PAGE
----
Does sunlight warm an astronaut's face during a spacewalk?
Perhaps a little, but not much.
Most About 40% of the power in the Sun's spectrum is in visible wavelengths (not a coincidence, in several ways) so if the astronauts can see, then the Sun can see them too! There's no such thing as a one-way mirror.
Looking at the photos in the question, you can't see the astronauts' faces but instead see a fairly bright reflection. The visor is essentially an overgrown pair of mirror sunglasses, so reflective that only a small amount of light makes it through.
Exposed directly to sunlight in space with a solar constant of 1361 W/m^2, a 20x16 cm^2 face would receive 40 watts of heat, and that's a lot! It would only be a little less with a face plate transparent to all wavelengths on a suit, and a combination of air conditioned air would remove some of it and the extensive blood flow to the face would remove some, but it would probably feel a bit warm if the astronaut turned from facing space to facing the Sun.
However, assuming the faceplate reflected or absorbed much of the invisible infrared light, this would be less. As shown below, in space the ATM0 spectrum integrates to roughly 1350 W/m^2 but the part in the visible range is only about 530 Watts/m^2. So a 20x16 cm^2 face would only receive about 17 watts of heat induced by visible light.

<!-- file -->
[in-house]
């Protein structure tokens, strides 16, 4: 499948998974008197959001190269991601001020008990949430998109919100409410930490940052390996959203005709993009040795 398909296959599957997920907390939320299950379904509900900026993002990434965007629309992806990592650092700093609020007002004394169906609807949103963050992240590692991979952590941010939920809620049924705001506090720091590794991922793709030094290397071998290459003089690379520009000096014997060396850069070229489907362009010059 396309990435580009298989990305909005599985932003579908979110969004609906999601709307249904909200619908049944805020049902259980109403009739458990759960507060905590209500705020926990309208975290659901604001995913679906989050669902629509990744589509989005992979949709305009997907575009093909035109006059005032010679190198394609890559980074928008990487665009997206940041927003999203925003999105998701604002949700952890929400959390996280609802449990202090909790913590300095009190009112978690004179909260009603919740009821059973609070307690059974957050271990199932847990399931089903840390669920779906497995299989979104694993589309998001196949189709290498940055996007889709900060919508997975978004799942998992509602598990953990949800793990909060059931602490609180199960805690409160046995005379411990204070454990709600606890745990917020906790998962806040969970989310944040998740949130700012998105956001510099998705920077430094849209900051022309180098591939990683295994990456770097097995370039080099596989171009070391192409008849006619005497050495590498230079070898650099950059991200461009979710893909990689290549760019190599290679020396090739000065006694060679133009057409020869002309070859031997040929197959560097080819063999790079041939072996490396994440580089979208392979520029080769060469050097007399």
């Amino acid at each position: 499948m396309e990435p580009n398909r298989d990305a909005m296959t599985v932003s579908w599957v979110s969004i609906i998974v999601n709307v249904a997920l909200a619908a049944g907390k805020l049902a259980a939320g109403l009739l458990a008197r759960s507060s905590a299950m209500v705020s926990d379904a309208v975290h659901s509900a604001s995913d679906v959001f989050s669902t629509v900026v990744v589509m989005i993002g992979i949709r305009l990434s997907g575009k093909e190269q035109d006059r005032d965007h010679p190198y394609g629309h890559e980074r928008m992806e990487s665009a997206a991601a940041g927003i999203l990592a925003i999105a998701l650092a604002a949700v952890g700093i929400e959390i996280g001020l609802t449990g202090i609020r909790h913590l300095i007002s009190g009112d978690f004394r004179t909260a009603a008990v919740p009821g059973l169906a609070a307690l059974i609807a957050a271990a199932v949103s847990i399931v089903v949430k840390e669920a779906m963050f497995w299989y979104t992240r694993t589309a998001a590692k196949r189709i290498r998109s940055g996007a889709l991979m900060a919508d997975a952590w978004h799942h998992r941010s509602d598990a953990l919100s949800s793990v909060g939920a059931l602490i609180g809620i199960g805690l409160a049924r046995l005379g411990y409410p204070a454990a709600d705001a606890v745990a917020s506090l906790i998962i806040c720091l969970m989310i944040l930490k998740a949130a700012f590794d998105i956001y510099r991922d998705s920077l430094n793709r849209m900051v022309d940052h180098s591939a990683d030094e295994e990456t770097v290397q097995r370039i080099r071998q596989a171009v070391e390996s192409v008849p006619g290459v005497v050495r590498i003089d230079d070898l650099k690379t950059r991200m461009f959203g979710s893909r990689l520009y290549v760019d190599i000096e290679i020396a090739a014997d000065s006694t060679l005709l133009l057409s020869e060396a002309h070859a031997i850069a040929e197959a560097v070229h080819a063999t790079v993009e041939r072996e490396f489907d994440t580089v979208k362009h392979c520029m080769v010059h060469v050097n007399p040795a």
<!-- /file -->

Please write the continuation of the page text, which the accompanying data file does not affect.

Then, assuming the mirror attenuates say 80 or 90% of the light, then we'd be around 3.4 to 1.7 Watts, and that's probably well below the warming from the natural thermal infrared radiation that the face plate or anything will already radiation towards the astronaut's face.
So yes, there will be a non-zero amount of heating, but with the reflective visors the astronauts use, it will be small and not very noticeable.
Data from https://www.nrel.gov/grid/solar-resource/renewable-resource-data.html
More info here https://cdn.ymaws.com/www.nfrccommunity.org/resource/collection/D60BEDFE-E54A-462F-9FA2-59693434DAC0/ASTM_G197-08.pdf
Python plot with https://pastebin.com/T3dY016N